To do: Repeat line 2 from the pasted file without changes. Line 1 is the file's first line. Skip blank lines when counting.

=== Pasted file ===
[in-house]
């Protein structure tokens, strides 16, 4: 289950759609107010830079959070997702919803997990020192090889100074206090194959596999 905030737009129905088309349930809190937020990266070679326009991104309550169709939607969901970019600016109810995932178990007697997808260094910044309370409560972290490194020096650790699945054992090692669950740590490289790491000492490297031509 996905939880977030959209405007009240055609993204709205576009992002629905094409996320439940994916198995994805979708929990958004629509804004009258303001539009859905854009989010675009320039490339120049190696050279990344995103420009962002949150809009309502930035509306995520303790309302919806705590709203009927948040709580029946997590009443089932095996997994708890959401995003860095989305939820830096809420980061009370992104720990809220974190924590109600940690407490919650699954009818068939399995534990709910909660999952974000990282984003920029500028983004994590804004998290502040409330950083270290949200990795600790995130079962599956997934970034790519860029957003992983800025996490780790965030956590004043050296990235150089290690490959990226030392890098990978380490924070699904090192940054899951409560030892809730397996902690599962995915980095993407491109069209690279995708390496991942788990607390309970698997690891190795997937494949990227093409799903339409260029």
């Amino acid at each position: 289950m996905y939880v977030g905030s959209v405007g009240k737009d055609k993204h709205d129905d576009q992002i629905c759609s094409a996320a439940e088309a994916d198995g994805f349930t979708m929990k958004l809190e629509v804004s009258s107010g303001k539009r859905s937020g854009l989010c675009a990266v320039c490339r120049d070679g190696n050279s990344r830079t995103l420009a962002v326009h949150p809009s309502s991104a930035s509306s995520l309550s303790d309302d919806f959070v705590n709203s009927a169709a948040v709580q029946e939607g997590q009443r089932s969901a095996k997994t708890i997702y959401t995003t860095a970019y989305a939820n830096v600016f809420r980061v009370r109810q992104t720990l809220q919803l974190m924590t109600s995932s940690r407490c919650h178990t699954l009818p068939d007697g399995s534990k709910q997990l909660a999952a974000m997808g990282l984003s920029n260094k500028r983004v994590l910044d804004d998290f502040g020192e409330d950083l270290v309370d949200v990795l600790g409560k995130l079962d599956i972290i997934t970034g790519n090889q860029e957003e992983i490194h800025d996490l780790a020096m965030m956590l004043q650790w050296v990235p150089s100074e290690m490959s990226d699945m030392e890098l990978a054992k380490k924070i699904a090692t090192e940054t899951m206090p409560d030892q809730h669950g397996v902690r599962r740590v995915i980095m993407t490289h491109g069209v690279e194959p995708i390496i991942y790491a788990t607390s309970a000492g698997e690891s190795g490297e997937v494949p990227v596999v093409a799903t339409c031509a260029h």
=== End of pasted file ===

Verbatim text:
């Protein structure tokens, strides 16, 4: 289950759609107010830079959070997702919803997990020192090889100074206090194959596999 905030737009129905088309349930809190937020990266070679326009991104309550169709939607969901970019600016109810995932178990007697997808260094910044309370409560972290490194020096650790699945054992090692669950740590490289790491000492490297031509 996905939880977030959209405007009240055609993204709205576009992002629905094409996320439940994916198995994805979708929990958004629509804004009258303001539009859905854009989010675009320039490339120049190696050279990344995103420009962002949150809009309502930035509306995520303790309302919806705590709203009927948040709580029946997590009443089932095996997994708890959401995003860095989305939820830096809420980061009370992104720990809220974190924590109600940690407490919650699954009818068939399995534990709910909660999952974000990282984003920029500028983004994590804004998290502040409330950083270290949200990795600790995130079962599956997934970034790519860029957003992983800025996490780790965030956590004043050296990235150089290690490959990226030392890098990978380490924070699904090192940054899951409560030892809730397996902690599962995915980095993407491109069209690279995708390496991942788990607390309970698997690891190795997937494949990227093409799903339409260029």